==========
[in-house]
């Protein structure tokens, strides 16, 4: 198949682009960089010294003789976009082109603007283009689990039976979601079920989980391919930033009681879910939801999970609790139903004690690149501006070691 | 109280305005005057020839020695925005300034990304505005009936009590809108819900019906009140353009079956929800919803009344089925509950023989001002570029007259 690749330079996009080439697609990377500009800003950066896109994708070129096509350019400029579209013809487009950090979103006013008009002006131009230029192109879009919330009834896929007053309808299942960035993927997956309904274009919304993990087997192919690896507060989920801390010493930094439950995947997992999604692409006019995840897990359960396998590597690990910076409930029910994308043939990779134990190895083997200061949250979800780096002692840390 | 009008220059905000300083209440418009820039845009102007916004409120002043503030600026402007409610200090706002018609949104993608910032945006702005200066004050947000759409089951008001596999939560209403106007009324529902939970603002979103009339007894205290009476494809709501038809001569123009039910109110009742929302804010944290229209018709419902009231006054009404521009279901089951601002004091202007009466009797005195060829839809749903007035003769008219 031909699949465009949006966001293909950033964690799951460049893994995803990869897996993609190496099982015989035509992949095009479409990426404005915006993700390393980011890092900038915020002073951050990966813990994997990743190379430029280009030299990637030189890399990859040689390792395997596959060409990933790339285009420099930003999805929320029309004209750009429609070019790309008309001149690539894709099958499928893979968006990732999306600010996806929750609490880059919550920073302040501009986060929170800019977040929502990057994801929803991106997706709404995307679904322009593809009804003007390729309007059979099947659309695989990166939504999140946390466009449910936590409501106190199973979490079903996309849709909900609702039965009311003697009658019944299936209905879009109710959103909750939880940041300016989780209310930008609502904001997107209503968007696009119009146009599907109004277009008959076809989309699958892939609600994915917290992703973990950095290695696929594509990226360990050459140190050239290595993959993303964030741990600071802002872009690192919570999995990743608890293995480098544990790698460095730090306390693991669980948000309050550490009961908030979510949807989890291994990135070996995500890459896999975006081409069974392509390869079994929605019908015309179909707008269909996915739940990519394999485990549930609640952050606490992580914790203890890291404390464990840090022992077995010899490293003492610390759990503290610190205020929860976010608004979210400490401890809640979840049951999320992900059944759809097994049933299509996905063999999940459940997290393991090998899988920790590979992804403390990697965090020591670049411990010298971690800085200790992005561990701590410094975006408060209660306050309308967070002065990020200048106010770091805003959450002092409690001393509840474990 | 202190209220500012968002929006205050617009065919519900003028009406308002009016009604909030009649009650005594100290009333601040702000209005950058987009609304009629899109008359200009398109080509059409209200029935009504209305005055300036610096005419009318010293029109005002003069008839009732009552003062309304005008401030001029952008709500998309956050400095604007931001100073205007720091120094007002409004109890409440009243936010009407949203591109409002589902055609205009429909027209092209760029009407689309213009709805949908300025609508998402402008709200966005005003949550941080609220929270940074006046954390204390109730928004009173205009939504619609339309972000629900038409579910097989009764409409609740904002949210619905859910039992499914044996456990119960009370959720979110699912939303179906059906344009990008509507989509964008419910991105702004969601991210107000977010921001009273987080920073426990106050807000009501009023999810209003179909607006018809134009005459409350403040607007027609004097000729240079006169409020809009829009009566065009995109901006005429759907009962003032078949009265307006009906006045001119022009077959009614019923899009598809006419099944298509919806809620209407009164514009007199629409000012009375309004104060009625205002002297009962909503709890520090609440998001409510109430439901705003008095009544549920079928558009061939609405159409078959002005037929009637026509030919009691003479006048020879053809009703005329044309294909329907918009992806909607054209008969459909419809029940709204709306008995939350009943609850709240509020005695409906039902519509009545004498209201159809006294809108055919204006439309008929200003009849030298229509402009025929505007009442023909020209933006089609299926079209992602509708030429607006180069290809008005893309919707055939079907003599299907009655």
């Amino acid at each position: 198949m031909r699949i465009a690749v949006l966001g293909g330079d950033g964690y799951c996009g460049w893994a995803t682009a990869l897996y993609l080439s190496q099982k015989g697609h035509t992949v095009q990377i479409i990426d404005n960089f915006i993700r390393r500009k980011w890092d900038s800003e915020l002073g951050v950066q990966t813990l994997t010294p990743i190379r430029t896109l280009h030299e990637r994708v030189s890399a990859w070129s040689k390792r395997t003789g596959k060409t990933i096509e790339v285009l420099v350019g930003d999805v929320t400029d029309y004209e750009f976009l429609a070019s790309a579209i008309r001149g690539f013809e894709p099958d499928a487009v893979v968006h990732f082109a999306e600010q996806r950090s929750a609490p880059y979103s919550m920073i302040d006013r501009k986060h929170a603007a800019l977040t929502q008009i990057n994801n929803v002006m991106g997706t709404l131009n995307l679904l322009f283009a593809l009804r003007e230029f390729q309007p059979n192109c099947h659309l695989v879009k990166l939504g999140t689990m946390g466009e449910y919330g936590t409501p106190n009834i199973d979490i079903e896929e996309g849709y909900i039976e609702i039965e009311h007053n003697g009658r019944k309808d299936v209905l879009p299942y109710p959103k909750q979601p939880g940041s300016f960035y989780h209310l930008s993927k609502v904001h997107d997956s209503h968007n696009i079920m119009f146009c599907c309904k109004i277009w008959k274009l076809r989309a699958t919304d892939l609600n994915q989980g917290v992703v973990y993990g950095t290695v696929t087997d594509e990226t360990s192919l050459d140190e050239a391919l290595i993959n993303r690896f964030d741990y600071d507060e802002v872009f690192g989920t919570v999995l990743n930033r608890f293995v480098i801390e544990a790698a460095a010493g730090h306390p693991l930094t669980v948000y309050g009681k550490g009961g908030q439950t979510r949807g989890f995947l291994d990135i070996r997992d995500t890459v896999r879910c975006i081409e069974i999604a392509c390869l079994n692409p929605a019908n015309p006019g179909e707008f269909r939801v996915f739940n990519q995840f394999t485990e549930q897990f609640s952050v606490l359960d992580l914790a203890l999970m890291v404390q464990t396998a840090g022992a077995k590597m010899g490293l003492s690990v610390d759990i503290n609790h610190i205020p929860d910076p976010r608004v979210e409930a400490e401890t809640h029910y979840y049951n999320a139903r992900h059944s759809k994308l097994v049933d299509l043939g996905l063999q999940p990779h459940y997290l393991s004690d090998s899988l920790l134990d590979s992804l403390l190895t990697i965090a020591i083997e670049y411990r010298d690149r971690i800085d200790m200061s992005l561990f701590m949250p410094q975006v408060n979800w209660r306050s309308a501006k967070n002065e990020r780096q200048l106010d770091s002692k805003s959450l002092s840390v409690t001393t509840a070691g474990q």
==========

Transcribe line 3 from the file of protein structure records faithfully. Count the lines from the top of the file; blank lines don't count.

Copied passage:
């Amino acid at each position: 198949m031909r699949i465009a690749v949006l966001g293909g330079d950033g964690y799951c996009g460049w893994a995803t682009a990869l897996y993609l080439s190496q099982k015989g697609h035509t992949v095009q990377i479409i990426d404005n960089f915006i993700r390393r500009k980011w890092d900038s800003e915020l002073g951050v950066q990966t813990l994997t010294p990743i190379r430029t896109l280009h030299e990637r994708v030189s890399a990859w070129s040689k390792r395997t003789g596959k060409t990933i096509e790339v285009l420099v350019g930003d999805v929320t400029d029309y004209e750009f976009l429609a070019s790309a579209i008309r001149g690539f013809e894709p099958d499928a487009v893979v968006h990732f082109a999306e600010q996806r950090s929750a609490p880059y979103s919550m920073i302040d006013r501009k986060h929170a603007a800019l977040t929502q008009i990057n994801n929803v002006m991106g997706t709404l131009n995307l679904l322009f283009a593809l009804r003007e230029f390729q309007p059979n192109c099947h659309l695989v879009k990166l939504g999140t689990m946390g466009e449910y919330g936590t409501p106190n009834i199973d979490i079903e896929e996309g849709y909900i039976e609702i039965e009311h007053n003697g009658r019944k309808d299936v209905l879009p299942y109710p959103k909750q979601p939880g940041s300016f960035y989780h209310l930008s993927k609502v904001h997107d997956s209503h968007n696009i079920m119009f146009c599907c309904k109004i277009w008959k274009l076809r989309a699958t919304d892939l609600n994915q989980g917290v992703v973990y993990g950095t290695v696929t087997d594509e990226t360990s192919l050459d140190e050239a391919l290595i993959n993303r690896f964030d741990y600071d507060e802002v872009f690192g989920t919570v999995l990743n930033r608890f293995v480098i801390e544990a790698a460095a010493g730090h306390p693991l930094t669980v948000y309050g009681k550490g009961g908030q439950t979510r949807g989890f995947l291994d990135i070996r997992d995500t890459v896999r879910c975006i081409e069974i999604a392509c390869l079994n692409p929605a019908n015309p006019g179909e707008f269909r939801v996915f739940n990519q995840f394999t485990e549930q897990f609640s952050v606490l359960d992580l914790a203890l999970m890291v404390q464990t396998a840090g022992a077995k590597m010899g490293l003492s690990v610390d759990i503290n609790h610190i205020p929860d910076p976010r608004v979210e409930a400490e401890t809640h029910y979840y049951n999320a139903r992900h059944s759809k994308l097994v049933d299509l043939g996905l063999q999940p990779h459940y997290l393991s004690d090998s899988l920790l134990d590979s992804l403390l190895t990697i965090a020591i083997e670049y411990r010298d690149r971690i800085d200790m200061s992005l561990f701590m949250p410094q975006v408060n979800w209660r306050s309308a501006k967070n002065e990020r780096q200048l106010d770091s002692k805003s959450l002092s840390v409690t001393t509840a070691g474990q």